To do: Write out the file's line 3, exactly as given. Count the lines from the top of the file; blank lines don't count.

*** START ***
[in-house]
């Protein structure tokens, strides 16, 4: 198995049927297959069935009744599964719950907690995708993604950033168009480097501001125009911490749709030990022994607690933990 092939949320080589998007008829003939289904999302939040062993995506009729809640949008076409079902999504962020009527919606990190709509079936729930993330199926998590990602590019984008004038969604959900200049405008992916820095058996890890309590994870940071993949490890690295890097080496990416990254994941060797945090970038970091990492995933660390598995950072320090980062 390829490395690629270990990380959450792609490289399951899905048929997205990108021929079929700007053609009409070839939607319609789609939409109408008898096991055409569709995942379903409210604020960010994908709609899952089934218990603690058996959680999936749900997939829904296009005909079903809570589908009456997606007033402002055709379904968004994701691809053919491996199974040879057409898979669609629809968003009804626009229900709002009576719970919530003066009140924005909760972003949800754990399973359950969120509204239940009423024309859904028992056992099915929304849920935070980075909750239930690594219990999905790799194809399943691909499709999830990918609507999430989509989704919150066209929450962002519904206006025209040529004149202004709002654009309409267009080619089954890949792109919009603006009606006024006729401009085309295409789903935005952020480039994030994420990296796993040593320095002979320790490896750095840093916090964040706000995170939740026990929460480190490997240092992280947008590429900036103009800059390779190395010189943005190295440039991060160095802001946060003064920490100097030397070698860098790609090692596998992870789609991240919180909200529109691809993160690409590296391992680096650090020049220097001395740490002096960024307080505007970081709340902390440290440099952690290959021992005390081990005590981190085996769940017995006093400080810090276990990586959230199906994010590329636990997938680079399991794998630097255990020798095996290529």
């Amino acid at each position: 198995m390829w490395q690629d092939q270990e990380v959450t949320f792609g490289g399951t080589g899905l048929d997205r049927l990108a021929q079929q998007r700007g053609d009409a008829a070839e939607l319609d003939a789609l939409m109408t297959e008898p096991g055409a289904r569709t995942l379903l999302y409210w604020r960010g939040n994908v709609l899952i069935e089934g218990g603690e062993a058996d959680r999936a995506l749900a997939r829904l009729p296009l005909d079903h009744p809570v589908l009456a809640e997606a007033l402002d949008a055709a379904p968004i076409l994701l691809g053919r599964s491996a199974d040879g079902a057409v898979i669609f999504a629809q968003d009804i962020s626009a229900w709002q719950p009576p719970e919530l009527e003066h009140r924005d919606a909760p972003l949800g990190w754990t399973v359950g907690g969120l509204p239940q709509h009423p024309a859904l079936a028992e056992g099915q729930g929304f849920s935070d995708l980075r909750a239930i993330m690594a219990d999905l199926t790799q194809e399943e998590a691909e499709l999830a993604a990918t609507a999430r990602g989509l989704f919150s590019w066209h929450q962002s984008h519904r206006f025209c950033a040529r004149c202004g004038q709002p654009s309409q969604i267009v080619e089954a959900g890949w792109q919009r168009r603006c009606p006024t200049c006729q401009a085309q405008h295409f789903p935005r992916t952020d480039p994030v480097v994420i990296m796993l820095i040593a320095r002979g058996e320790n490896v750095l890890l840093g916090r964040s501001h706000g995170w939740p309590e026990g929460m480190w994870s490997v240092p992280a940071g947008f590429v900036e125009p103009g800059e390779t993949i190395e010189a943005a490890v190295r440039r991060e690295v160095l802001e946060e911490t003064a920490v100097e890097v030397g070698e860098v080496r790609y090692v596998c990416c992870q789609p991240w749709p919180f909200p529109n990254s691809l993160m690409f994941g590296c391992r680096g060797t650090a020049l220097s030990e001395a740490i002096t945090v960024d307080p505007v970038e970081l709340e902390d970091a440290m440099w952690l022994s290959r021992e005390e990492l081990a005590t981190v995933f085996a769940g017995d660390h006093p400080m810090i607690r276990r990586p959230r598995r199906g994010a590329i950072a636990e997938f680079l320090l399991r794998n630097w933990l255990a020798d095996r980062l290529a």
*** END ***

């Amino acid at each position: 198995m390829w490395q690629d092939q270990e990380v959450t949320f792609g490289g399951t080589g899905l048929d997205r049927l990108a021929q079929q998007r700007g053609d009409a008829a070839e939607l319609d003939a789609l939409m109408t297959e008898p096991g055409a289904r569709t995942l379903l999302y409210w604020r960010g939040n994908v709609l899952i069935e089934g218990g603690e062993a058996d959680r999936a995506l749900a997939r829904l009729p296009l005909d079903h009744p809570v589908l009456a809640e997606a007033l402002d949008a055709a379904p968004i076409l994701l691809g053919r599964s491996a199974d040879g079902a057409v898979i669609f999504a629809q968003d009804i962020s626009a229900w709002q719950p009576p719970e919530l009527e003066h009140r924005d919606a909760p972003l949800g990190w754990t399973v359950g907690g969120l509204p239940q709509h009423p024309a859904l079936a028992e056992g099915q729930g929304f849920s935070d995708l980075r909750a239930i993330m690594a219990d999905l199926t790799q194809e399943e998590a691909e499709l999830a993604a990918t609507a999430r990602g989509l989704f919150s590019w066209h929450q962002s984008h519904r206006f025209c950033a040529r004149c202004g004038q709002p654009s309409q969604i267009v080619e089954a959900g890949w792109q919009r168009r603006c009606p006024t200049c006729q401009a085309q405008h295409f789903p935005r992916t952020d480039p994030v480097v994420i990296m796993l820095i040593a320095r002979g058996e320790n490896v750095l890890l840093g916090r964040s501001h706000g995170w939740p309590e026990g929460m480190w994870s490997v240092p992280a940071g947008f590429v900036e125009p103009g800059e390779t993949i190395e010189a943005a490890v190295r440039r991060e690295v160095l802001e946060e911490t003064a920490v100097e890097v030397g070698e860098v080496r790609y090692v596998c990416c992870q789609p991240w749709p919180f909200p529109n990254s691809l993160m690409f994941g590296c391992r680096g060797t650090a020049l220097s030990e001395a740490i002096t945090v960024d307080p505007v970038e970081l709340e902390d970091a440290m440099w952690l022994s290959r021992e005390e990492l081990a005590t981190v995933f085996a769940g017995d660390h006093p400080m810090i607690r276990r990586p959230r598995r199906g994010a590329i950072a636990e997938f680079l320090l399991r794998n630097w933990l255990a020798d095996r980062l290529a």